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NFL Partners with Physician Group for Concussion CME

NFL Partners with Physician Group for Concussion CME
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After several well-publicized cases of brain injury among veteran players, a pricey lawsuit, and a new movie focusing on the perils of professional football and the risk of brain injury, the NFL is working to change the way its players are treated on the sidelines. The changes come as a growing body of research implicates repetitive, subconcussive hits with long-term adverse consequences, including the neurodegenerative disease chronic traumatic encephalopathy (CTE).

Players now who experience a possible concussion undergo a physician evaluation in which the player is checked for obvious symptoms, like confusion or loss of consciousness that would warrant the immediate removal of a player from the game. The “Sideline Concussion Assessment Tool” is also used by doctors to evaluate numerous cognitive functions, such as balance, memory, and orientation.

NFL players aren’t the only ones being injured. According to the CDC, ER visits for traumatic brain injury have increased 60 percent over the past decade, which explains the need for emergency physicians to have more education on concussion recognition and care.

“Concussions are serious injuries. As physicians improve their ability to recognize and treat concussions, patients and public health will be better served. Education is critical to ensure proper diagnosis and treatment of the injury in the emergency room, on the sidelines, and elsewhere,” said Jeff Miller, NFL senior vice president of health and safety policy. Just how common is it to get a concussion if you play a contact sport? Some experts say – 19% per year of play. Between four and 20 percent of college and high school football players will sustain a brain injury over the course of one season. The risk of concussion in football is three to six times higher in players who have had a previous head injury.

Several doctor groups, such as the Emergency Medicine Foundation (EMF) and the American Academy of Family Physicians, have both partnered with the National Football League Foundation to provide a variety of resources for physicians, including an online continuing medical education course on the assessment and management of concussions, a series of webinars, and patient education materials. The Emergency Medicine Foundation (EMF) and the National Football League (NFL) Foundation partnership yielded the free online course “Concussion Essentials,” focused on the variability of concussion presentations and treatment strategies. “The goal is to provide emergency physicians with an opportunity to review and consider the best practices and approach to assess disposition of concussed patients in the ED. The course includes nine lessons covering epidemiology, prevention and mitigation strategies, recognition, evaluation, management, recovery and return to play, and prognosis.”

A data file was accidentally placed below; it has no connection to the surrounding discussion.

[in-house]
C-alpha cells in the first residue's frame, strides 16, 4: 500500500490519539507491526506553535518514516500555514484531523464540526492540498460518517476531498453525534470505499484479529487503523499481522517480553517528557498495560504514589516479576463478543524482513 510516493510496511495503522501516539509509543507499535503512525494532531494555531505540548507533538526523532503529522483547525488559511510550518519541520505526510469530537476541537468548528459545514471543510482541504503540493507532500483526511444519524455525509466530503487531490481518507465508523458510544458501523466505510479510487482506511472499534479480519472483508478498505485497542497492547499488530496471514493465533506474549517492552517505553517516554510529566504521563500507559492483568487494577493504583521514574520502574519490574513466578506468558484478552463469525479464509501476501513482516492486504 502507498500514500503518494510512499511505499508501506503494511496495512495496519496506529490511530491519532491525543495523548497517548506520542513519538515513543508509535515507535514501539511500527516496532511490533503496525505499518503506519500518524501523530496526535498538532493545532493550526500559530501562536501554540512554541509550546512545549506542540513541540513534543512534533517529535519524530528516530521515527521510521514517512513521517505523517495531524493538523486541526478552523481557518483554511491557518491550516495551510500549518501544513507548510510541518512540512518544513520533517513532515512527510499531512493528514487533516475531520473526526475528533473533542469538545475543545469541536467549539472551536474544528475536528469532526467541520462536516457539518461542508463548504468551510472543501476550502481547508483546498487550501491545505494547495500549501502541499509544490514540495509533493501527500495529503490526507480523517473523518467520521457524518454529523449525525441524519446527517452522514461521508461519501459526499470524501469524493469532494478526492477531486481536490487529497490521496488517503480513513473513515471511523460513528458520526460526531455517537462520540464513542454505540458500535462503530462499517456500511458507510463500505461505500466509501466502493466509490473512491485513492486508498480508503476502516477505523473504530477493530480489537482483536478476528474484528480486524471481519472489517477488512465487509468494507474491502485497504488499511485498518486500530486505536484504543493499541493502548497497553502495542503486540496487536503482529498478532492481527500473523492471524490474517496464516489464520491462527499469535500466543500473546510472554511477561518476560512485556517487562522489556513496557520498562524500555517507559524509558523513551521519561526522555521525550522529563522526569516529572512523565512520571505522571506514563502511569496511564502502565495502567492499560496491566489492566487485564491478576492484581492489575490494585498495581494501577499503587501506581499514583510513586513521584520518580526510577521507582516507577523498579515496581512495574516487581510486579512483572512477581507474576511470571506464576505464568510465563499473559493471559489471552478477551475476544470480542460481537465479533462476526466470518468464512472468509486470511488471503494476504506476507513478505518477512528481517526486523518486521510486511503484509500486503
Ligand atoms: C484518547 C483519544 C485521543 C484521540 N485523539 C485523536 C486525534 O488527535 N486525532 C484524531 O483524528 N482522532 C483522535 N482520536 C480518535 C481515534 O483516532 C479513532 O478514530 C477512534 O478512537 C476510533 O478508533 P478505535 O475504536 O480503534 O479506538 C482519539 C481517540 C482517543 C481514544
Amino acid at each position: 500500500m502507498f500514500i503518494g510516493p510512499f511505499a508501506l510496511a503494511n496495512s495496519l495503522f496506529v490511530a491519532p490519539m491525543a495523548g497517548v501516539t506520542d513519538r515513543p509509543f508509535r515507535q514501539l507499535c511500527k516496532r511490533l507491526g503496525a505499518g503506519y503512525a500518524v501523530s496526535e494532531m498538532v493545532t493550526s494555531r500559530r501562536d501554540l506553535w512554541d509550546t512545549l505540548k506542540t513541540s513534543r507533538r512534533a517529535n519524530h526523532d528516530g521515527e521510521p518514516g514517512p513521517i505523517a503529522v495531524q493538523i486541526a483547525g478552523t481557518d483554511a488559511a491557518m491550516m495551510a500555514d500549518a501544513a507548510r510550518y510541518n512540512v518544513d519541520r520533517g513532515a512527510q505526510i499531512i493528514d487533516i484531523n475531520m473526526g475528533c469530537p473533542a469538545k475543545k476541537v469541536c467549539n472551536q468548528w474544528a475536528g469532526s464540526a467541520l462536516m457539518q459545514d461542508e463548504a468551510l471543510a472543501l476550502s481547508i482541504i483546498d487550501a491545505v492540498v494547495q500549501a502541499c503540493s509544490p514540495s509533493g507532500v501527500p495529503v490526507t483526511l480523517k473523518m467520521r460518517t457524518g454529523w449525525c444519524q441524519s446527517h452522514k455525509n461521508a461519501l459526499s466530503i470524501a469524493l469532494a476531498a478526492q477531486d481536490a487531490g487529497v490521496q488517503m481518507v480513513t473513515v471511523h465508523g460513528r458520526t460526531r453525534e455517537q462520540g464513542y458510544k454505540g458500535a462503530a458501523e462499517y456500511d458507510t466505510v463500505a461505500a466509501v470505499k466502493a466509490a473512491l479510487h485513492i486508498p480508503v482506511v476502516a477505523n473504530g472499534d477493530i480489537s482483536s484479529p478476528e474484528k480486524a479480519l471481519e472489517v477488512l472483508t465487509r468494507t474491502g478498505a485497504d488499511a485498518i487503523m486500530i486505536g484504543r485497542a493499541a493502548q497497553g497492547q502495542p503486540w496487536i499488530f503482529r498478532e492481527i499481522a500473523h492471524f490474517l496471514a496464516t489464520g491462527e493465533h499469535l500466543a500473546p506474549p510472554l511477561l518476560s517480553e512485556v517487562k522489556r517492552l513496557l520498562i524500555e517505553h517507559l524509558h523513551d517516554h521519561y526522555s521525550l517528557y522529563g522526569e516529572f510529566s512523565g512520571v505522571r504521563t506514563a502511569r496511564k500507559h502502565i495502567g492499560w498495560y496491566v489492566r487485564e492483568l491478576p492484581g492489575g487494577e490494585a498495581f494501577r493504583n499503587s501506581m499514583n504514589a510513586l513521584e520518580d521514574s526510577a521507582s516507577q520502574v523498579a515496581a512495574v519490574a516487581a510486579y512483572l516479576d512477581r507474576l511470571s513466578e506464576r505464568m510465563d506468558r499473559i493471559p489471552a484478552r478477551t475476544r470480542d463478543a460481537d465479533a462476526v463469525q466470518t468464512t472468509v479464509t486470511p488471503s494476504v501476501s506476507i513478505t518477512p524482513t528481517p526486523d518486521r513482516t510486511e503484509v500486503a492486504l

An App for the Sidelines

Family doctors and ER physicians may want to refer athletic kids and their families to a helpful new app to use in case of a potential head injury. The American Academy of Neurology (AAN), the world’s largest association of neurologists who treat brain injuries such as concussion, has launched a very handy new app called “Concussion QuickCheck,” to help coaches, athletic trainers, parents, and athletes quickly evaluate if someone may have a concussion and needs to see a licensed health care provider, such as a neurologist, who is specialized in concussion.

Key information and tools in the “Concussion Quick Check” app include:

  • Common signs of concussion
  • Symptoms of concussion
  • Things the athlete may tell you
  • What to do if an athlete has a head injury during a game
  • What to do if it appears the athlete has a concussion
  • When an athlete should return to the game
  • Help finding a neurologist near you (GPS capability)
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About Angie Best-Boss RN

Angie Best-Boss, ASN, BA, MDiv is a psychiatric nurse and freelance writer from the Indianapolis, Indiana area. Angie has three daughters and can usually be found with her nose in a book, crafting or, in warm weather, geocaching.